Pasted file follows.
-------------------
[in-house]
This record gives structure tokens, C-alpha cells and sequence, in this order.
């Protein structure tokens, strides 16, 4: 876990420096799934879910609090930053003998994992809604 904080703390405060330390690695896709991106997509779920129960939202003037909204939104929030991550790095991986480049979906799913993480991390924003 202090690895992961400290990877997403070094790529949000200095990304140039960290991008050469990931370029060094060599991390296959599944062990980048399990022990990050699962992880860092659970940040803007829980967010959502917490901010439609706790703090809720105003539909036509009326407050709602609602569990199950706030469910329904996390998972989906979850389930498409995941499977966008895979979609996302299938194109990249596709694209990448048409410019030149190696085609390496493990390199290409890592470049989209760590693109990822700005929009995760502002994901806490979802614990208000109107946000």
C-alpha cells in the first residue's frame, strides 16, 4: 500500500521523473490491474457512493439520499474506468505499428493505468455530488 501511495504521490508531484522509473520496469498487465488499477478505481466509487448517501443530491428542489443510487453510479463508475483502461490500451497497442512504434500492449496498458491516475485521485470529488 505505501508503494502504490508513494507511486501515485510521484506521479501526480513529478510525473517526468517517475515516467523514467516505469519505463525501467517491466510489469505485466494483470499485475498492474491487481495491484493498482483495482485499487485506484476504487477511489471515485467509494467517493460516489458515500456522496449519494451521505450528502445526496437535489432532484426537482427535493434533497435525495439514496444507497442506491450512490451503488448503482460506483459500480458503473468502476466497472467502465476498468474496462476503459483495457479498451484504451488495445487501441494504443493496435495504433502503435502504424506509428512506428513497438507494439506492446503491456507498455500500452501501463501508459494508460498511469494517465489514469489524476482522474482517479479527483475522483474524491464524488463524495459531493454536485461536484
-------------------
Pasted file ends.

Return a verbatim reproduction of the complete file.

[in-house]
This record gives structure tokens, C-alpha cells and sequence, in this order.
């Protein structure tokens, strides 16, 4: 876990420096799934879910609090930053003998994992809604 904080703390405060330390690695896709991106997509779920129960939202003037909204939104929030991550790095991986480049979906799913993480991390924003 202090690895992961400290990877997403070094790529949000200095990304140039960290991008050469990931370029060094060599991390296959599944062990980048399990022990990050699962992880860092659970940040803007829980967010959502917490901010439609706790703090809720105003539909036509009326407050709602609602569990199950706030469910329904996390998972989906979850389930498409995941499977966008895979979609996302299938194109990249596709694209990448048409410019030149190696085609390496493990390199290409890592470049989209760590693109990822700005929009995760502002994901806490979802614990208000109107946000």
C-alpha cells in the first residue's frame, strides 16, 4: 500500500521523473490491474457512493439520499474506468505499428493505468455530488 501511495504521490508531484522509473520496469498487465488499477478505481466509487448517501443530491428542489443510487453510479463508475483502461490500451497497442512504434500492449496498458491516475485521485470529488 505505501508503494502504490508513494507511486501515485510521484506521479501526480513529478510525473517526468517517475515516467523514467516505469519505463525501467517491466510489469505485466494483470499485475498492474491487481495491484493498482483495482485499487485506484476504487477511489471515485467509494467517493460516489458515500456522496449519494451521505450528502445526496437535489432532484426537482427535493434533497435525495439514496444507497442506491450512490451503488448503482460506483459500480458503473468502476466497472467502465476498468474496462476503459483495457479498451484504451488495445487501441494504443493496435495504433502503435502504424506509428512506428513497438507494439506492446503491456507498455500500452501501463501508459494508460498511469494517465489514469489524476482522474482517479479527483475522483474524491464524488463524495459531493454536485461536484